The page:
Mike Huckabee isn’t your typical Republican surrogate.
Four years after a presidential campaign transformed him into a national figure, the former Arkansas governor is trying to leave his mark on electoral politics this cycle by lending a hand to his favorite candidates for federal office.
Along the way, he’s made an interesting mix of endorsements that have at times put him at odds with an old foe, and even opposite leading conservative figures like Sarah Palin and Sen. Jim DeMint (R-S.C.).
Huckabee started a political action committee in 2008, which he said was designed to “promote conservative principles and help elect conservative candidates at every level of government.”
If that sounds familiar, it’s because a lot of Republican outside groups have proclaimed the same overarching goal.
But the overlap between Huckabee and other Republican players with the same mission doesn’t extend much further, because the former governor has charted an unusual course when it comes to picking candidates to support publicly.
This cycle, Huckabee has backed a handful of candidates running against the preferred choices of the Club for Growth, a anti-tax group that has had a long-running feud with the former governor extending back to 2006. At the time, the group’s government affairs director called Huckabee a “liberal” after he signed a minimum wage increase into law.
In the recently completed Texas Senate GOP primary, Huckabee backed Lt. Governor David Dewhurst over Ted Cruz, who was supported by the club, DeMint and Palin. In Wisconsin, Huckabee has endorsed former governor Tommy Thompson; the club is backing former congressman Mark Neumann. In the Nebraska Senate race, Huckabee chose Jon Bruning over club favorite Don Stenberg. And in North Carolina, Huckabee-backed Richard Hudson defeated the club-backed Scott Keadle in the 8th District primary.
Huckabee has also gotten behind candidates linked to operatives in his inner circle. He endorsed now-Rep. Chuck Fleischmann in 2010 over another club-supported candidate. Fleischmann’s campaign was managed by Chip Saltsman, who also headed Huckabee’s 2008 presidential bid.
There are also overlaps involving Huckabee’s 2008 media consultant, Bob Wickers. Wickers’ firm also worked for Dewhurst and Bruning.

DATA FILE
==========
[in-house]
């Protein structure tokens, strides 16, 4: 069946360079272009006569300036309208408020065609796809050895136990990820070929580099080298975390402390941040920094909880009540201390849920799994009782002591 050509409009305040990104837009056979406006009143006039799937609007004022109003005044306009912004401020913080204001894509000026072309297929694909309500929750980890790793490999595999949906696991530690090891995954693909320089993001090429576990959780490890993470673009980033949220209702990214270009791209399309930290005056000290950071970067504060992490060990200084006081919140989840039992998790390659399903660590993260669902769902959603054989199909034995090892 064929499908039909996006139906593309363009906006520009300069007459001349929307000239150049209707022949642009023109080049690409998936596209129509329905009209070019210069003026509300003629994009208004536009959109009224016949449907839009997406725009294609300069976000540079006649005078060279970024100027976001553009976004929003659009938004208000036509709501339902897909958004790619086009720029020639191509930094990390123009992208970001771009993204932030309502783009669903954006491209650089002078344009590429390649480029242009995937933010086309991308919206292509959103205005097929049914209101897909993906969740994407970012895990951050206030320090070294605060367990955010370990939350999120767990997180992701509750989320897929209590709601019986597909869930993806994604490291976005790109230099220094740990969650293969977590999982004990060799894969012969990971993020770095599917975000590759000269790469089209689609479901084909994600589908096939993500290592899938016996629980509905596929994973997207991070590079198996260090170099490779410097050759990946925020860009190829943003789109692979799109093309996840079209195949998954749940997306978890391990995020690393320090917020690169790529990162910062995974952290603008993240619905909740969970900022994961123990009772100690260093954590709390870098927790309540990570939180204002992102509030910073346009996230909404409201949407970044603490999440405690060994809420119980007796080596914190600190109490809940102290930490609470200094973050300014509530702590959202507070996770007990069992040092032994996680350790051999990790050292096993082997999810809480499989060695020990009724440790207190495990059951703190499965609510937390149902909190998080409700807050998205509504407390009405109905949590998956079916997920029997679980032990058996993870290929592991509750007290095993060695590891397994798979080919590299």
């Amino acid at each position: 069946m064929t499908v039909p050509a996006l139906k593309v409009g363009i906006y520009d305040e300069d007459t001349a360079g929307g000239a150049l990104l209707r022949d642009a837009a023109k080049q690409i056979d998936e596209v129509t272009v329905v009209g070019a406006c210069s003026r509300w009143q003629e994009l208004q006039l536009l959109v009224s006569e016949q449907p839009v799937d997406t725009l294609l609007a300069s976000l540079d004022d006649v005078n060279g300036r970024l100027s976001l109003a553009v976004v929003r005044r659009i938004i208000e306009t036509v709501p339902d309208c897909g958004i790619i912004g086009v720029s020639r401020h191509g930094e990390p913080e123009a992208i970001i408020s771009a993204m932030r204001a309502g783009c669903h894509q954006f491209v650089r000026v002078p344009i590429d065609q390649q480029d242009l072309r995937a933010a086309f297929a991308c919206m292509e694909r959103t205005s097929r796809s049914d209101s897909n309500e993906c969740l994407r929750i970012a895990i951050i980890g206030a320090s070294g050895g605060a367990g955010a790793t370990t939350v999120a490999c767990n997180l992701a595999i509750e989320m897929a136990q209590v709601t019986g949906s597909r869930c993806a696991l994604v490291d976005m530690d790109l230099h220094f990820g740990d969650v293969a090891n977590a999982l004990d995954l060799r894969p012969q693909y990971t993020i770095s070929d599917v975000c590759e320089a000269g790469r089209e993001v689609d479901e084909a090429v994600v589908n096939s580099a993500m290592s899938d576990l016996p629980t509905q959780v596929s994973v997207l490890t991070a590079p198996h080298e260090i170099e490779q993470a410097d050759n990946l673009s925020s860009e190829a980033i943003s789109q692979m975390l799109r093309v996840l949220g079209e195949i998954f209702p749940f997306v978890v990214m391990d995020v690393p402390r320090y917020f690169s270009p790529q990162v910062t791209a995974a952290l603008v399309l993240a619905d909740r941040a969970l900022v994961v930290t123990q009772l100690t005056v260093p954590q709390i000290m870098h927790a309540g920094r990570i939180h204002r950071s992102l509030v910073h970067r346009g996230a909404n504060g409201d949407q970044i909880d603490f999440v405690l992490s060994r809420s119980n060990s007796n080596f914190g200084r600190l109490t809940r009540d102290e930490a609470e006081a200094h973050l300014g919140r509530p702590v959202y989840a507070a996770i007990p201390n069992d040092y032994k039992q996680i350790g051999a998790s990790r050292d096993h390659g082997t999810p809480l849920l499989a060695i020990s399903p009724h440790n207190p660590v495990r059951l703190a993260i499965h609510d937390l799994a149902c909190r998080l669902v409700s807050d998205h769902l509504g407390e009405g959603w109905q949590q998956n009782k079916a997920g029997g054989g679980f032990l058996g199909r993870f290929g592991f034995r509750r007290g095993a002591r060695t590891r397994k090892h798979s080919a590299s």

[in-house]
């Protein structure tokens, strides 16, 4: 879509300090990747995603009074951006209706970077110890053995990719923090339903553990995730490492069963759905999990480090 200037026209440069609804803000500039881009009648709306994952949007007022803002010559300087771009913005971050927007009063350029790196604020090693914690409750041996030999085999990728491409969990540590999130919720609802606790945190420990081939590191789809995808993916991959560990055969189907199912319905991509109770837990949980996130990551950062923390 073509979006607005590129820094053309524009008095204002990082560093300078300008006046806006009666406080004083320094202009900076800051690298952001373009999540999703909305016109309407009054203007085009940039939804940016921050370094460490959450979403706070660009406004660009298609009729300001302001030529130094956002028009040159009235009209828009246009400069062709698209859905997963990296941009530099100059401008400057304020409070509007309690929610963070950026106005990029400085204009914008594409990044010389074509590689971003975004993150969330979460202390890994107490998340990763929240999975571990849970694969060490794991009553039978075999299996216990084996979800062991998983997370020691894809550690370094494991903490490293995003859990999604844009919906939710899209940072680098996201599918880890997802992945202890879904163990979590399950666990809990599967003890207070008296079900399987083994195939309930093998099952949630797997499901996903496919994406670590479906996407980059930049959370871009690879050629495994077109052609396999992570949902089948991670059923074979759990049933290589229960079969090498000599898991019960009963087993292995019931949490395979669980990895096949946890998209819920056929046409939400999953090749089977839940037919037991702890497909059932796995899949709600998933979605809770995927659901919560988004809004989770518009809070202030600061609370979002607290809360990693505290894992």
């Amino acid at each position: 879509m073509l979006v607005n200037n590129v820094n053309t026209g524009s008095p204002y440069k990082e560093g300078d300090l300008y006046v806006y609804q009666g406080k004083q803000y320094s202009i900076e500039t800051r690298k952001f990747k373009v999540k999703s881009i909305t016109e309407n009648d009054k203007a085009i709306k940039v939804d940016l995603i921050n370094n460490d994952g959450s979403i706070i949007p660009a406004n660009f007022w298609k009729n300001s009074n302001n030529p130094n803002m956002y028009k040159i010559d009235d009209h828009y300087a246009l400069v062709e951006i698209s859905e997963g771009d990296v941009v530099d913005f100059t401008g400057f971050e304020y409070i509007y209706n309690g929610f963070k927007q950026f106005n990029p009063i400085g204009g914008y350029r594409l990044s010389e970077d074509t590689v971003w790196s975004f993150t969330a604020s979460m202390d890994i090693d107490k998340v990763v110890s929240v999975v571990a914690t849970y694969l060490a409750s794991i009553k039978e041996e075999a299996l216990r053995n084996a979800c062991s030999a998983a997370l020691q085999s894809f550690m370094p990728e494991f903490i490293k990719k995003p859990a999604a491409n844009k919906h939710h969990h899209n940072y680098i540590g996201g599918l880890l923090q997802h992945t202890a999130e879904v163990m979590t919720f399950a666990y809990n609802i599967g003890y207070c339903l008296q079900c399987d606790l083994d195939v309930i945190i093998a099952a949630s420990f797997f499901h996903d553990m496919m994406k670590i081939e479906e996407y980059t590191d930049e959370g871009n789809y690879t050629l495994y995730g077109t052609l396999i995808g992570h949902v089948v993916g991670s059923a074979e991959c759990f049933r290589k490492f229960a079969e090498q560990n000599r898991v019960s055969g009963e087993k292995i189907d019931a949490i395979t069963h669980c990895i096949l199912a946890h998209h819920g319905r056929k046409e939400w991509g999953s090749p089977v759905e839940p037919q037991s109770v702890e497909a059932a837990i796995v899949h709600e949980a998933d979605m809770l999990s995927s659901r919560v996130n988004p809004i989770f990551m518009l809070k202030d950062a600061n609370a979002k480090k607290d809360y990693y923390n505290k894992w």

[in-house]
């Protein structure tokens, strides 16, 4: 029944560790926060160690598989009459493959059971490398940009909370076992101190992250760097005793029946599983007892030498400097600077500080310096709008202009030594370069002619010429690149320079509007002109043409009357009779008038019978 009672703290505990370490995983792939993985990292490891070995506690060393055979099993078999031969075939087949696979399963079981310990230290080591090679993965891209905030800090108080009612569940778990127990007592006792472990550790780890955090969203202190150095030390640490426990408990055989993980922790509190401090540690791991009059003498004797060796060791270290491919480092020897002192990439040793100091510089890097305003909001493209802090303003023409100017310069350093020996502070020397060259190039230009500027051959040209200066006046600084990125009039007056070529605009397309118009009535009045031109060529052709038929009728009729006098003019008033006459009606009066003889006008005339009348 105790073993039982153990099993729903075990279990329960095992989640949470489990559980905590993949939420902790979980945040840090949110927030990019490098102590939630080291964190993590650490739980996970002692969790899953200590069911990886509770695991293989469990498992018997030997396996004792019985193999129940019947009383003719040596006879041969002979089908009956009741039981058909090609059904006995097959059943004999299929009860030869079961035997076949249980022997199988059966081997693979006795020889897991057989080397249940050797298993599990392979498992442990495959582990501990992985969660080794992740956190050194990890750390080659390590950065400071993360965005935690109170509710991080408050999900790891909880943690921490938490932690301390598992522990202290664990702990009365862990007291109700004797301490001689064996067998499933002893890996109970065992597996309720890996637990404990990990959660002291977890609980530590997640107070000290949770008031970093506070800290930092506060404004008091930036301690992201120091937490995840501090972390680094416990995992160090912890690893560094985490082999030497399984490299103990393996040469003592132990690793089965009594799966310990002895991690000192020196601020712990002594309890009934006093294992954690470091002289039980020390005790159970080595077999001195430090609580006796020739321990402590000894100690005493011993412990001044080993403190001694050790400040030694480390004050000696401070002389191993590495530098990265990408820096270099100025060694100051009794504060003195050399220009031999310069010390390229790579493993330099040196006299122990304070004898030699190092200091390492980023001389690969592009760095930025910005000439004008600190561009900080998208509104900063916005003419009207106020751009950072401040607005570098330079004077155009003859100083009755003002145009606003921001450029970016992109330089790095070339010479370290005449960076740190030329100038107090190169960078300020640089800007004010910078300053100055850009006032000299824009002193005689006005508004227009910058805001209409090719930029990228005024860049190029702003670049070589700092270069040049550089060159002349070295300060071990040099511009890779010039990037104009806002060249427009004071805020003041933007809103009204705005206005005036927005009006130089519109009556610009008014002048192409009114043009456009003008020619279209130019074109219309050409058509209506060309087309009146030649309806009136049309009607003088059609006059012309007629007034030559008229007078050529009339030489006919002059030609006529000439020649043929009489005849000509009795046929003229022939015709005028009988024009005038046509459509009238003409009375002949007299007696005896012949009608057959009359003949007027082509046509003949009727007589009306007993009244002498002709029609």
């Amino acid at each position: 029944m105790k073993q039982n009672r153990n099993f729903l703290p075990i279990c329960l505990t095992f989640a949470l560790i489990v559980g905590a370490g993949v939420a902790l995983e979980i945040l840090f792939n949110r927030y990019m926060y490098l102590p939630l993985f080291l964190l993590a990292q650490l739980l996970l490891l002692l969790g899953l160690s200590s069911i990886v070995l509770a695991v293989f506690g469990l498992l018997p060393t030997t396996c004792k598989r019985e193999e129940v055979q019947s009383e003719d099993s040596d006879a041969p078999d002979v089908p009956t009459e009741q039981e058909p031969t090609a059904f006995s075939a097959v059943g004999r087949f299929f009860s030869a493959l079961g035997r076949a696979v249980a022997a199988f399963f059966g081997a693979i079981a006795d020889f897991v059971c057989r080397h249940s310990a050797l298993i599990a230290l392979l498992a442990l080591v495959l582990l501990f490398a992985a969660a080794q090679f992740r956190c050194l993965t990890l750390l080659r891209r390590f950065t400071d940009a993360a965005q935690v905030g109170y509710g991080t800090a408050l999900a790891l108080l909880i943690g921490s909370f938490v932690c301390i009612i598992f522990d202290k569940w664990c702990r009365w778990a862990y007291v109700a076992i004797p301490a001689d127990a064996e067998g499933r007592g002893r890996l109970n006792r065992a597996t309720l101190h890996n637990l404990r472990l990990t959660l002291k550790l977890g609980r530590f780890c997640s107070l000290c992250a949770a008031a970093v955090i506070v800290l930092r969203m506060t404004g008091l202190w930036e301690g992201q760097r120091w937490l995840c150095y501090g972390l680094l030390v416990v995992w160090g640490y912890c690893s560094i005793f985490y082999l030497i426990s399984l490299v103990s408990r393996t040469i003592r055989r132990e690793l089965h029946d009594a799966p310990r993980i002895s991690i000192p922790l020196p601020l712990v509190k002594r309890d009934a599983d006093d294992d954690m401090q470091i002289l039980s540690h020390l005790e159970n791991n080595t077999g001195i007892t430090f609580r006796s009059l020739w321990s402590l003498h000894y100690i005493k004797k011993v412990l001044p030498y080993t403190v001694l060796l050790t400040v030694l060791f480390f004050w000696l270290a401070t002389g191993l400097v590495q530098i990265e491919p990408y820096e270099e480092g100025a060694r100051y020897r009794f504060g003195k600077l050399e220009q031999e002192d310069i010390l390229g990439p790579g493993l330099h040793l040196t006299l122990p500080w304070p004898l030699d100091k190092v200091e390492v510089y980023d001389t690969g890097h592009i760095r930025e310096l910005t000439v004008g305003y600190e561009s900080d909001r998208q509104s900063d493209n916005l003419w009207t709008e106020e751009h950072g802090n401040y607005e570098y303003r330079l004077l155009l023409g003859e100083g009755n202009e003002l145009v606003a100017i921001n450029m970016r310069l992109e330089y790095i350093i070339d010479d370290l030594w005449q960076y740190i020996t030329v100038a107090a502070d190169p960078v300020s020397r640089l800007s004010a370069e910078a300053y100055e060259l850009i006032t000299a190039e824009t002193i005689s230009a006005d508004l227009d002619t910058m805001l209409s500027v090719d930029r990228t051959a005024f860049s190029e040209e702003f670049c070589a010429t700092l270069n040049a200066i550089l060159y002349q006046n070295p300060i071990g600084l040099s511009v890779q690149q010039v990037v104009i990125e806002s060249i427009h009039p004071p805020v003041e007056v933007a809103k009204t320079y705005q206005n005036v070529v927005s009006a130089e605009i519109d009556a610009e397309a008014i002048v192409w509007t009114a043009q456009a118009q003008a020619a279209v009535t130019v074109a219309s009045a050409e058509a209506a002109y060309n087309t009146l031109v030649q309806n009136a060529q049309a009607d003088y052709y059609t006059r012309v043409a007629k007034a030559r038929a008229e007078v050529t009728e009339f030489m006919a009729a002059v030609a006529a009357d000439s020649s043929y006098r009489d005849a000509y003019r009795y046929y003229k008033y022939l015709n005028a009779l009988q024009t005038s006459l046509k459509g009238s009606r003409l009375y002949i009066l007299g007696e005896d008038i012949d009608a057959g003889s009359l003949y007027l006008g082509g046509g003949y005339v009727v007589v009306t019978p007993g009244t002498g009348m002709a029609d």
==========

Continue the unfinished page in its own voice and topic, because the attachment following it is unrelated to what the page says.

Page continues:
Hogan Gidley, a longtime Huckabee ally and previously the executive director of Huckabee’s PAC, said Huckabee does not take the club’s position under consideration at all when deciding which candidates to back. He pointed to a questionnaire that tests where candidates stand on issues like marriage and abortion as the primary metric for candidate selection and added that the former governor is “a loyal person. If you came out and supported him at any point, a lot of times, he will return the favor.”
Huckabee’s PAC is different from a handful of other GOP outside groups (including DeMint’s super PAC and the club) which also try to steer candidates to victory in another key respect: It doesn't make independent expenditures. What Huckabee brings to the campaign is something altogether different: His personality. His brand of economic populism, recognizable face, and easy demeanor are his chief assets.
Campaigns are well aware of this. In Missouri, Rep. Todd Akin featured him in a TV ad. Dewhurst did the same in Texas.
“He can relate to people on a level other politicians can’t,” said Gidley.
Huckabee’s sway has met with mixed results so far this cycle. He likely deserves some credit for Akin’s win on Tuesday, since Arkansas borders Missouri and the former governor is popular and well-known among Republicans in the region. He also picked a winner in Hudson with his late endorsement. But Dewhurst’s loss to Cruz, and Bruning’s disappointing showing in Nebraska were blows to to Huckabee’s record. The outcome in Michigan’s Senate GOP primary wasn’t any better for him.
This month, Huckabee will be watching Thompson’s performance in Wisconsin and Rep. John Mica, who is challenging fellow Republican Rep. Sandy Adams in Florida. Palin and Rep. Allen West (R-Fla.) are backing Adams. Huckabee stumped for Mica on Wednesday.
Huckabee isn’t a fan of political labels and tends to favor candidates who can point to achievements and results. Or, as he recently put it to National Review, “I value those who come off the field with their own blood smeared across their face and mud in their hair from having competed and won.”
That’s certainly a colorful a quote not every Republican would offer. But as he’s shown with his endorsements, Huckabee is not like every other Republican.